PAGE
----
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6 Things You Should Never Keep In Your Wallet

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6 Things You Should Never Keep In Your Wallet

The wallet is an interesting invention. Normally, we wouldn’t think to put something valuable and hard-earned into a small leather pouch, but we do so with a wallet. Because of this, wallets are highly vulnerable to being stolen or misplaced. Hence, there are a couple of things you shouldn’t put into a wallet to protect your financial and personal security. Below, we have six of the most significant things to leave out. If you have any bad personal experiences dealing with your wallet, let us know in the comments below.

1. Your Phone

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    While most phones can’t fit in standard wallets, manufacturers have created iPhone cases that double as wallets/card holders. They usually include two pockets that allow you to slip in two or four cards and a couple of dollar bills. While they allow you to carry more on you while taking up less space, this combination is quite dangerous. First off, some cards can be tampered with by cell phone waves, making it a bad idea to keep them in the same proximity. Secondly, when you wallet is snatched, it means you will lose your phone as well.

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    2. Important Codes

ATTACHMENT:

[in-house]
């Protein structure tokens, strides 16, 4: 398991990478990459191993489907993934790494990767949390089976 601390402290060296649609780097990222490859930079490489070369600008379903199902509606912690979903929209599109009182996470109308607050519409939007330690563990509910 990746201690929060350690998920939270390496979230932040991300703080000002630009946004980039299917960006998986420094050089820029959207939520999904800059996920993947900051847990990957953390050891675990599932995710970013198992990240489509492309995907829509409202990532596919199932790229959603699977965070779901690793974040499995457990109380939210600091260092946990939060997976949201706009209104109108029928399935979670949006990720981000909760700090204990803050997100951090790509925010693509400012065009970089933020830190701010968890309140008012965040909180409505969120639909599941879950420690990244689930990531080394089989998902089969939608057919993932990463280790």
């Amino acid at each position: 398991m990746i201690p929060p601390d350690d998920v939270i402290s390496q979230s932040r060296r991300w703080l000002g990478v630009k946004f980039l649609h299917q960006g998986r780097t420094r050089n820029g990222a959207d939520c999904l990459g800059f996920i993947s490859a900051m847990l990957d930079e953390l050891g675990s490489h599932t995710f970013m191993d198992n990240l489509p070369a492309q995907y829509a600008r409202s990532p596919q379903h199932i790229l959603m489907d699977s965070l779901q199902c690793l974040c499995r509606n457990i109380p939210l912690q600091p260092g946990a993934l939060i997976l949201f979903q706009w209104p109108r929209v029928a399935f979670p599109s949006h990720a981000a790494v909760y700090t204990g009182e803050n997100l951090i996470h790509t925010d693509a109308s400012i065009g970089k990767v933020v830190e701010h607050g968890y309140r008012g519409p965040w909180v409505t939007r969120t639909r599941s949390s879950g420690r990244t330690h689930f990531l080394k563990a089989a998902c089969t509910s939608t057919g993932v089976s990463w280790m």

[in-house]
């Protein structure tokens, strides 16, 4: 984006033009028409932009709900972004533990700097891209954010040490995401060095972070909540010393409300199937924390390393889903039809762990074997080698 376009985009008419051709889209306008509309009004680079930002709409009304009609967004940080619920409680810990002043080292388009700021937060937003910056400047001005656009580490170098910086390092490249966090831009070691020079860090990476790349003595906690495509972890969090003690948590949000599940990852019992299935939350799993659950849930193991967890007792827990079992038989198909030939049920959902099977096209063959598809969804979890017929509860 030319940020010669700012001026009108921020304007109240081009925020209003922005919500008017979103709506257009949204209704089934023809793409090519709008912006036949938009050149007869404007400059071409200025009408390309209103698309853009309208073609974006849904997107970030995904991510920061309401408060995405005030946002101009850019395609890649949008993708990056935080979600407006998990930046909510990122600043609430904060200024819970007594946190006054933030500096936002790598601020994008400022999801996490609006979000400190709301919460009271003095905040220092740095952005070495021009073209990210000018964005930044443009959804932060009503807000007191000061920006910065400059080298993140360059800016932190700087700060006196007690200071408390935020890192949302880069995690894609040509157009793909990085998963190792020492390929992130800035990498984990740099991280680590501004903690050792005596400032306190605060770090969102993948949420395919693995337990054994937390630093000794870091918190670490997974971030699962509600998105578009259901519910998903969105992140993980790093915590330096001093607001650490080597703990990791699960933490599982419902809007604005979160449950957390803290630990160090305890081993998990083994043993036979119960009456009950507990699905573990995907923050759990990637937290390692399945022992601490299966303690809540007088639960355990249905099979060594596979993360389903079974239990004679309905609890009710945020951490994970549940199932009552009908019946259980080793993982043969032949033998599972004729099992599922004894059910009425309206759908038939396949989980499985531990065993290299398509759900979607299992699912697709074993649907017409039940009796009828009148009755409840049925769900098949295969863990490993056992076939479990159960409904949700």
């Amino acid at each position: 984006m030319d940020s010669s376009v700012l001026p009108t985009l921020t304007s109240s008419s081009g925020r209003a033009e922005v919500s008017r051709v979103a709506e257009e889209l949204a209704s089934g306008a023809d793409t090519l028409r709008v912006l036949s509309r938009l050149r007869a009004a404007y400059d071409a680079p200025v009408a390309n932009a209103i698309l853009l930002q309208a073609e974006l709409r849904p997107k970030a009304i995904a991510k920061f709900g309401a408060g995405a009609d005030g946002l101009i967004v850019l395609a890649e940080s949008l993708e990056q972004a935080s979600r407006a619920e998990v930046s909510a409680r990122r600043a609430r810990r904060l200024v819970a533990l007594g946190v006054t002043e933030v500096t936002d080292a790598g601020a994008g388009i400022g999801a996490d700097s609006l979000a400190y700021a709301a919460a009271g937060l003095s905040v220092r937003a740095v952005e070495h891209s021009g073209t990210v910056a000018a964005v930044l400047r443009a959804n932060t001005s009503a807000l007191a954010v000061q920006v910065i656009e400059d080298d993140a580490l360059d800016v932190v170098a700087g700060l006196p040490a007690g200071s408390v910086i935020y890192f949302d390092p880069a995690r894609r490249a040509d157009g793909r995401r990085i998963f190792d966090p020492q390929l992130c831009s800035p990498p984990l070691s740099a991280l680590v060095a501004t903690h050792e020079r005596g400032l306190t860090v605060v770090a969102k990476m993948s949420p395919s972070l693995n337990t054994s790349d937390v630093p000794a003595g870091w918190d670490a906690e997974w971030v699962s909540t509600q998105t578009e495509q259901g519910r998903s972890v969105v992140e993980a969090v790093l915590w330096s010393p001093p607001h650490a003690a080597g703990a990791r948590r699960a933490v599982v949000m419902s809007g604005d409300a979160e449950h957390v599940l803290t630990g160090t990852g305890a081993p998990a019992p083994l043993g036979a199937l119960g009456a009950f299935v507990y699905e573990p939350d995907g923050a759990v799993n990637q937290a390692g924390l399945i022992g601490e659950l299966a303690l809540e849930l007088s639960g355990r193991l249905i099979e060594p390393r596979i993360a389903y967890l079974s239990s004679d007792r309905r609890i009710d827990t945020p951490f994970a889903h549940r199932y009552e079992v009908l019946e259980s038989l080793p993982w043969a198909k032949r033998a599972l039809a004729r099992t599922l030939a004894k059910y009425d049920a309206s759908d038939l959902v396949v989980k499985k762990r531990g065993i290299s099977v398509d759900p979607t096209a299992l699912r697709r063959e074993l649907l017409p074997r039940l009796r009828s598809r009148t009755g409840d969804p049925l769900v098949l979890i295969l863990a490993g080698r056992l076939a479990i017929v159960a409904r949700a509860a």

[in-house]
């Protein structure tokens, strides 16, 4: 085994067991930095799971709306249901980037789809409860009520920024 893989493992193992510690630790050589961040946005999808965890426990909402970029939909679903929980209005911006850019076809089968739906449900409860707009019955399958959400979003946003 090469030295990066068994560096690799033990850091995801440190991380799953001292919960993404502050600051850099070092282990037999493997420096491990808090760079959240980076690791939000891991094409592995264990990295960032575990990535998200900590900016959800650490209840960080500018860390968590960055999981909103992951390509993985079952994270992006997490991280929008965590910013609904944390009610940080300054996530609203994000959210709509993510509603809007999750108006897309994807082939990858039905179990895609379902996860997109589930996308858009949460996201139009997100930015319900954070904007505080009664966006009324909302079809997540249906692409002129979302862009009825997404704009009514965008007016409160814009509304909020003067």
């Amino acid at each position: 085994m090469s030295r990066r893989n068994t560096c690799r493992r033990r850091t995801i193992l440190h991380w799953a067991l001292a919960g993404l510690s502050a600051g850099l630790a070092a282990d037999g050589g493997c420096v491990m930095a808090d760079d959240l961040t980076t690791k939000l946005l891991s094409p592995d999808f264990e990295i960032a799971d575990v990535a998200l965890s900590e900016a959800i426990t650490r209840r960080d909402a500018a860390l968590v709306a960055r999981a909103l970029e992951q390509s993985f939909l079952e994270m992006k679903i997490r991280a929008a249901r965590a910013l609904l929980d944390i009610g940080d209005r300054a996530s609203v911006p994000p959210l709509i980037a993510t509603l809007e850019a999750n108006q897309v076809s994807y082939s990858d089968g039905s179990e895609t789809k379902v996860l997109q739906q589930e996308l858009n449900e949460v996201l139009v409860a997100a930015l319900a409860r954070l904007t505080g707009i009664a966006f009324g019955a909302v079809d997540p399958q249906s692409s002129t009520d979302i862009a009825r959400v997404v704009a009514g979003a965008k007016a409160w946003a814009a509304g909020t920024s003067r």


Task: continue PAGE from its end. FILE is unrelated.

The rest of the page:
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      Wallets can be a very messy place for many people. Because of the pockets, it is a common occurrence to keep old receipts and other important papers and cards. However, while it may seem like a smart idea to keep alarm codes and passwords in your wallet, when your wallet is stolen that will be a different story. The thief will have your address based on your identification card, and how will also have the alarm code to your home. If you seem to be a bit forgetful, find a journal application that will allow you to password protect notes that can contain relevant codes.

      3. Social Security Card

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        Social security cards have a disclaimer at the bottom that the card should be kept in a safe place. This is because a social security number is the ultimate access point to an individual’s personal information. Instead of carrying your social security card in your wallet, consider hiding the card in a unique place instead. Because chances are, if you remember your social security number, there will be very few places you’ll be required to make use of a physical card.

        4. The Checkbook

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          Checkbooks are quickly being replaced by check cards, or cards that take money from your checking account, to allow you to purchase things in the same way you can purchase using a credit card. However, there are still some traditionalists who prefer to write out a nice, crisp check. If you are one of those individuals, consider not carrying your checkbook in your wallet. Instead, look into alternatives like a bank card or simply keeping your checkbook separate from your wallet. Thieves can make use of blank checks and can even transfer money using the information found on checks.

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          5. Unnecessary Gift Cards